Tuesday, October 25, 2011

Sick in Vienna

Being sick in another country is not a lot of fun.  Think about what you would do when you're sick.  Curl up in bed and watch lots of TV and movies.  Unfortunately, most channels here are in German and if I only watch news stations like CNN, BBC, and CNBC, I'll want to slash my wrists after a couple of days.

This cold started sometime over the weekend, perhaps Saturday but it wasn't until Sunday that I felt all the symptoms:  major sinus congestion with lots of nose blowing, body aches and pains, a sore throat and finally some diarrhea. 

Luckily Rachel had previously scouted out a doctor in the neighborhood because it's common practice for people to go see the doctor from day one of an illness.  In fact, the FrauDirektor (Principal) at my school asked me to get a doctor's note.

At least now I am able to share with my readers my experience of the health care system in another country.

The first thing readers should realize is one does not call in advance and make an appointment.  When Rachel went, she wrote down the doctor's hours.  For example, the placard on the side of the apartment building in which the doctor's office is announced Monday's consultation hours from 9-12.  I arrived exactly at 9 am to beat the rush.  It had been my experience in Hungary that oftentimes, in these universal coverage systems, the halls of the hospitals would be lined with the elderly, many of whom only suffer from loneliness.  So, expecting a large number of geriatric patients, I got there at 9.

As mentioned previously, this doctor's office is not in a hospital or health care clinic.  Instead, her offices occupy one (or more) apartments in an apartment building.  After being buzzed in and locating her office (Apartment #6), I approached the receptionist.  Here I gave my normal opening lines:  ich bin auslander, ich spreche ein bisschon Deutsch, ich spreche Englisch.  (which translates as, "I'm a foreigner, I speak a little German, I speak English)

Luckily the receptionist spoke English well enough.  The first thing she wanted to see was my Ecard (see picture).  The Ecard is your key into the universal health system here.  It was important to find a job which paid into the system thereby offering me an Ecard.  The Ecard is a green credit card looking thing with a gold computer chip at one end.  Presumably, all future doctor and hospital visits will start with me presenting my Ecard.  After handing over my Ecard, I answered the normal first time questions (although I wasn't given a long paper questionnaire to fill out detailing my past medical history); such as, what's your address?  what's your phone number?

Then I sat in the waiting room and waited.  Rachel said it took her about an hour to see the doctor.  I think it took me in the environ of 30-40 minutes.  I was reading my Kindle so I didn't really notice the time.

Finally, I was called in to see the doctor.  Her office seemed similar to most I'd seen in the US.  There was a long bed with the large toilet paper roll on the padding as a sanitary precaution.  She also had a desk with the computer at which she sat and she motioned for me to sit across from her in one of two chairs.  I gave my "I'm a foreigner" spiel.  Then I mentioned my wife had been to see her and she made the connection that we were referred from our landlady (always good to get referrals from friends, colleagues, acquaintances in another country).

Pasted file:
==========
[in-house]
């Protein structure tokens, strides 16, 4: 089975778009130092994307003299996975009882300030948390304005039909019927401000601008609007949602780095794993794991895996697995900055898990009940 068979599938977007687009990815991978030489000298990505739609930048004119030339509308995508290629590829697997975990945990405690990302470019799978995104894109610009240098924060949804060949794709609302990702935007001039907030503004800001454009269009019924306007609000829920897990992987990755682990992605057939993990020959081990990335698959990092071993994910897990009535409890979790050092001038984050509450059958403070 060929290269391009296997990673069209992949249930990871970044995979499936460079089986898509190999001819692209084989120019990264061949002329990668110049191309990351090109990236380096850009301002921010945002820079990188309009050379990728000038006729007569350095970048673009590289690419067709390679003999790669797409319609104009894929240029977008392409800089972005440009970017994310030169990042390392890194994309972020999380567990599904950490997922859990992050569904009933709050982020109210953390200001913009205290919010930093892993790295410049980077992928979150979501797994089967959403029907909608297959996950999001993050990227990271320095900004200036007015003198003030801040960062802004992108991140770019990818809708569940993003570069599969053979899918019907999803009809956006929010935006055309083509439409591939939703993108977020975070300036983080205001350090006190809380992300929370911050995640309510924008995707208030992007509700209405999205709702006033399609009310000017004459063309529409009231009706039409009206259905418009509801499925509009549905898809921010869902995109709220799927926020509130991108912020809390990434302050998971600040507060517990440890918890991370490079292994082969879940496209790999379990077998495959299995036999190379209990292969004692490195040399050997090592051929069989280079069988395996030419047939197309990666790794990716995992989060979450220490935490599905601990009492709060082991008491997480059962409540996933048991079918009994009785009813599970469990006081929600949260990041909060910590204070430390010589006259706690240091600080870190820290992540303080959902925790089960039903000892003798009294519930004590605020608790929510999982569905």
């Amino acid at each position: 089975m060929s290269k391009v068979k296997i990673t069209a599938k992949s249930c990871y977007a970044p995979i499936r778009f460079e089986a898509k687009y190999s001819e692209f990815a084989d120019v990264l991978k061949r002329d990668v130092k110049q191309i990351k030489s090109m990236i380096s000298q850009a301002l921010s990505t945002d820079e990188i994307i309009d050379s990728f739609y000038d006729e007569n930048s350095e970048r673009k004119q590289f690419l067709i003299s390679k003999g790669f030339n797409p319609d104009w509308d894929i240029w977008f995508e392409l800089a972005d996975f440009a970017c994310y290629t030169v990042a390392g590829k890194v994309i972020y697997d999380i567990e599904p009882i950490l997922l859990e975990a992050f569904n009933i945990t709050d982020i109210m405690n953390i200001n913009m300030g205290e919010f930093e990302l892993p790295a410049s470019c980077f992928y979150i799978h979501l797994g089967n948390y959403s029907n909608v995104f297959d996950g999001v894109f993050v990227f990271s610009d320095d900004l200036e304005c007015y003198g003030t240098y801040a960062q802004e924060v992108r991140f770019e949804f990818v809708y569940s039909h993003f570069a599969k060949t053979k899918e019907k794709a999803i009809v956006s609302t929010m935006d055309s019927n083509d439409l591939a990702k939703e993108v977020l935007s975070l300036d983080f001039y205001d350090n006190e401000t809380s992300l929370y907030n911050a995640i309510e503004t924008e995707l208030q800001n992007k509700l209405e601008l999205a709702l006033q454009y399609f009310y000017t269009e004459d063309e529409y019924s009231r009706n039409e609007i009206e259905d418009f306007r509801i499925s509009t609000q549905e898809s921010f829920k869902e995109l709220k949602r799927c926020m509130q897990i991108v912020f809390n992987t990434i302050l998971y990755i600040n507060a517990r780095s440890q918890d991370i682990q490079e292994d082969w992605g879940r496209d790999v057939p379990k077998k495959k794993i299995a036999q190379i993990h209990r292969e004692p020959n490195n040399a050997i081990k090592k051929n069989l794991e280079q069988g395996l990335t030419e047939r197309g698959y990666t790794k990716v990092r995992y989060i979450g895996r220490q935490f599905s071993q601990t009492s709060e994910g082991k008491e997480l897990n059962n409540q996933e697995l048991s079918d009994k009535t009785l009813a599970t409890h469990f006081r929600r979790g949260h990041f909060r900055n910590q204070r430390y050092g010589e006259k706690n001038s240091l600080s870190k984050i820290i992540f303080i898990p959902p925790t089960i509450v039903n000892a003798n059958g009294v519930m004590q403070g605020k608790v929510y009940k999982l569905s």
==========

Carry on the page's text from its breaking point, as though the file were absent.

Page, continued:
She asked me what was wrong and, as I had spent some time before the visit translating my symptoms using Google translate, I read from the below script:

i am sick
Ich bin krank
stuffy nose
Ich habe eine verstopfte Nase
body aches
Ich habe Gliederschmerzen
my throat hurts
meine Kehle (Hals) schmerzt
when I go to the toilet, I have diarrhea
wenn ich auf die Toilette gehen, habe ich ein wenig (Durchfall) diarrehea
the Principal told me I need a note
die fraudirektor hat gesagt ich brauche eine Notiz (Note)
I work in an elementary school

Ich arbeite in einer GrundSchule

Afterwards, she asked me to take off my shirt and, with her stethoscope, checked my back and chest as I inhaled & exhaled deeply.  Then she had me lie down, checked my mouth (say "AHHHHH!"), my blood pressure, and my abdomen (since I mentioned I had diarrhea).

She told me since this started last Saturday, I would probably need a week to get over it and so gave me a note for the whole week!  However, as Wednesday is a national holiday, I'm hoping to feel well enough to return to work on Thursday.

Then we talked about medicine.  I had previously researched online and found what I used in the States.  I downloaded a picture of Vick's Nyquil along with the active ingredients and presented these to the doctor.  She was able to recognize the underlying medications and she prescribed me something called Neocitran; basically it's a hot drink made by boiling water and mixing with the contents of one package.  She said this and rest was all I needed. I thanked her, shook her hand (I hope she washed her hands afterwards) and said my goodbyes.

Then I went to the pharmacy.  The pharmacist took my prescription, filled it, asked if I understood the dosing and how to use the medicine.  Then I paid my 8.40 Euros for the medicine and left.

Not factoring in that a portion of my paychecks goes towards paying for health care, I did not have to pay anything at the doctor's office (no copay).  The only out of pocket costs were for the medicine at 8.40 Euros.

And that was my experience visiting the doctor and picking up a prescription under the universal health care system.

1 comment:

  1. Nice thorough account of your experience! I'm always curious about what it's like to get health care at another country. Also I think it's funny that the translation for I'm sick is Ich bin krank.